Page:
found the variation below the Figure 5 of river width.
The variation of river width is happened due to variation
of river bank erosion and deposition that indicate the
river bank change.
6.3. Meander Geometry
Sinuosity Index (S.I):
SI = meandering length/ straight length (4)
[3] Within the study area (Jangipur Barrage to upper part
of Plassey), the sinuous is vary from 1.49 to 1.53 (Figure
6) from 1970-2006. In this reach, the river has winding
as well as straight course when the sinuosity index is
mainly within 2, in most part of the river. This is due to
the less sinuous course of the river, mainly from Hazar-
duary to Baidyanathpur. In this part the river sinuosity
index is minimum 1.05 from Table 4. Wherever the
river has less sinuous course or the sinuosity index is
within 1.25 (Figure 6), the river is in between the
straight and regular stage.
In some places like at Dear-Balagachi, Majhyampur,
Baidyanathpur, Saktipur and upper part of Plassey area
the river has winding course and here the sinuosity index
has increased which is within 1.75 to 2.10. But the sinu-
osity index at Baidyanathpur is about 2.10 (Table 5).
This is because the river has straightened its course after
the cut-off. At Diar-Balagachi a conspicuous meander
has been formed with a wide loop. The river has found a
sinuous curve and the sinuosity index here is 4.819.
From this study it can be concluded that when sinusity
index is with in 1.25, the river is in between the straight
to the regular stage. When the sinusity index is more than
1.5, the river is in the Meander stage. When it is above
2.5 the river is in the tortuous stage.
6.4. Braided Channel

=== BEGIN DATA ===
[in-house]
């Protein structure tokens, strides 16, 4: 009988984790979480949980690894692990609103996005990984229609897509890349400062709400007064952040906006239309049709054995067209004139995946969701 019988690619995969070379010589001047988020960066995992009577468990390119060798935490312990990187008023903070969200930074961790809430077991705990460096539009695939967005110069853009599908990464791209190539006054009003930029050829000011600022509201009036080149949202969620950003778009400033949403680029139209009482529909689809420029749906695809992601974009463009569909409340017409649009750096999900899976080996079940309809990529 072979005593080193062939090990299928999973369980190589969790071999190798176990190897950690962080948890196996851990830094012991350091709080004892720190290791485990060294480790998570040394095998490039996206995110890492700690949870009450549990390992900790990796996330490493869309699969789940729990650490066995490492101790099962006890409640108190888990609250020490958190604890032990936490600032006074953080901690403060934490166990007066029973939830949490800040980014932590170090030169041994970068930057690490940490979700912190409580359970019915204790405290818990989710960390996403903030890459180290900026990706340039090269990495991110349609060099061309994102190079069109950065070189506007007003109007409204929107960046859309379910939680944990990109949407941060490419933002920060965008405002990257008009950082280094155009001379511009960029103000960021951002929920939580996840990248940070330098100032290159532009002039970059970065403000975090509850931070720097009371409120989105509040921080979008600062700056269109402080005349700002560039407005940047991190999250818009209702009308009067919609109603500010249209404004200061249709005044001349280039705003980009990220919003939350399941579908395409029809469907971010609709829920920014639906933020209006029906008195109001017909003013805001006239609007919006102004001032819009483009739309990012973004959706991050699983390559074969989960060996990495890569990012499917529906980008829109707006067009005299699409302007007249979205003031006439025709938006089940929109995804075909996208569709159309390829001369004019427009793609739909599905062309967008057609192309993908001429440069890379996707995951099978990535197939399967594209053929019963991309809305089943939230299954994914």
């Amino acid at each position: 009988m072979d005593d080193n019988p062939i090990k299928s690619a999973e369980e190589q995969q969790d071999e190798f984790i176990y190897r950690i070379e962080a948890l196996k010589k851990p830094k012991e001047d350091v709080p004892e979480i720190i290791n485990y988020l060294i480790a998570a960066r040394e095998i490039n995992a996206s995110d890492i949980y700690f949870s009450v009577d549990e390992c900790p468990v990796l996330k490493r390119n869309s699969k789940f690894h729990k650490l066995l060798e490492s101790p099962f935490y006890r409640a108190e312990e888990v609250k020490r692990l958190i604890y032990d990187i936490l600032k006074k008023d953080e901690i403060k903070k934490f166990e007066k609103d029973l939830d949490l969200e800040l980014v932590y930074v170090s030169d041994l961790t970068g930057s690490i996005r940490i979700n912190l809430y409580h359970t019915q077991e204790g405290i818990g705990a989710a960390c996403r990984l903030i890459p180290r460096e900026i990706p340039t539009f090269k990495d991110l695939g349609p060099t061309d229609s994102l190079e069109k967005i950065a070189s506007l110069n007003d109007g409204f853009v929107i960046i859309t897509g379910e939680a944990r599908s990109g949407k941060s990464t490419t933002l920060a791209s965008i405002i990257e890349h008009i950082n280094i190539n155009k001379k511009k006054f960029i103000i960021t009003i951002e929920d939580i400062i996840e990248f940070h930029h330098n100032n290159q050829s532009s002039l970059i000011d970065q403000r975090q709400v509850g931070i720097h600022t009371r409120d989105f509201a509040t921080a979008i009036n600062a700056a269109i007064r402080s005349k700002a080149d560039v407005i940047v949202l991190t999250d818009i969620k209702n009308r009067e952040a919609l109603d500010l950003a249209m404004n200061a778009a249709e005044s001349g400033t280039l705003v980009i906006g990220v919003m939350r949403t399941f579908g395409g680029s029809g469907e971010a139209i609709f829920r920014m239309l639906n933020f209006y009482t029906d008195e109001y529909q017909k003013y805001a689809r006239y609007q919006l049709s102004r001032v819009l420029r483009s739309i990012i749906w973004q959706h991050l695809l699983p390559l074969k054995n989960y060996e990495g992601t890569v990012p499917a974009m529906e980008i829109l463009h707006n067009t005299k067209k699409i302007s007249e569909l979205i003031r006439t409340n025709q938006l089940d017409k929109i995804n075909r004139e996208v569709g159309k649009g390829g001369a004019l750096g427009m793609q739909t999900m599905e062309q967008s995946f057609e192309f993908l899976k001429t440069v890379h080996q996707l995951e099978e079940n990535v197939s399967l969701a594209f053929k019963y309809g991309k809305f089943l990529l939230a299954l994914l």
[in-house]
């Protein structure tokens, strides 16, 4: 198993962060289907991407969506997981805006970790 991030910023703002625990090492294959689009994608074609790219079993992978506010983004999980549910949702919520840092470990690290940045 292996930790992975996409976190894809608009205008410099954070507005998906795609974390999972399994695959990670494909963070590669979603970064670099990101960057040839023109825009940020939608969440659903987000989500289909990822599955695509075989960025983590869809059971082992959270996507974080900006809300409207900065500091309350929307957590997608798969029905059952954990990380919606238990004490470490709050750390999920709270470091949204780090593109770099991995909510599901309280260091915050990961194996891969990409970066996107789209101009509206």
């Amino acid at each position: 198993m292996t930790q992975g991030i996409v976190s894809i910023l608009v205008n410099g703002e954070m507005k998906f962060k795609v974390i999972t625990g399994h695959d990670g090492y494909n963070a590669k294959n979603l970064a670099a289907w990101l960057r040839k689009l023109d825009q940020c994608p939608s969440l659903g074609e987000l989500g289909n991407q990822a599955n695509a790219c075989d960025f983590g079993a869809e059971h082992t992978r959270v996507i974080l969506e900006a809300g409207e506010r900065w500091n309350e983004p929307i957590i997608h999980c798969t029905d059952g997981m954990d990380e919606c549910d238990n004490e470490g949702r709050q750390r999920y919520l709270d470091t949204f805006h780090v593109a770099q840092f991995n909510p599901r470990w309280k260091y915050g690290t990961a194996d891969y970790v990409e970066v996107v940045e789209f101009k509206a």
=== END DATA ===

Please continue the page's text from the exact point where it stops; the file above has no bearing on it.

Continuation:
A braided channel pattern is characterized by multiple
channels wherein these channel ways are divided by bars
and islands and are always shifting within highly erod-
ible river banks. The characteristic features of braided
channel pattern include unstable bars and islands; tem-
poral changes in their (bars and islands) positions and
size and shape from one day to the other, from one
month to the other and from one season to the other.
The braided stream channel contains bars and island,
and the degree of braiding can be expressed by the reach
length that is divided by one or more islands or
bars’(chorley, et al. 1985), J. C. Brice (1964) has devised
a brading index to determine the degree of brading-
Braiding Index (Brice index) = 2ir
where, Li = Length of the islands or bars in a reach, Lr=
Length of mid way between the river bank of the chan-
From the computed, it is clearer that the bars of Bha-
girathi River are unstable, because the Braiding Index
values are not constant. It varies from 0.045507262 to
0.776291999. It is also observed that the major instabil-
ity in the year 2006, which indicate the change in behav-
ior in the river (Figure 7).
Cut-off has occurred for Ratio Value (rc/W) ranging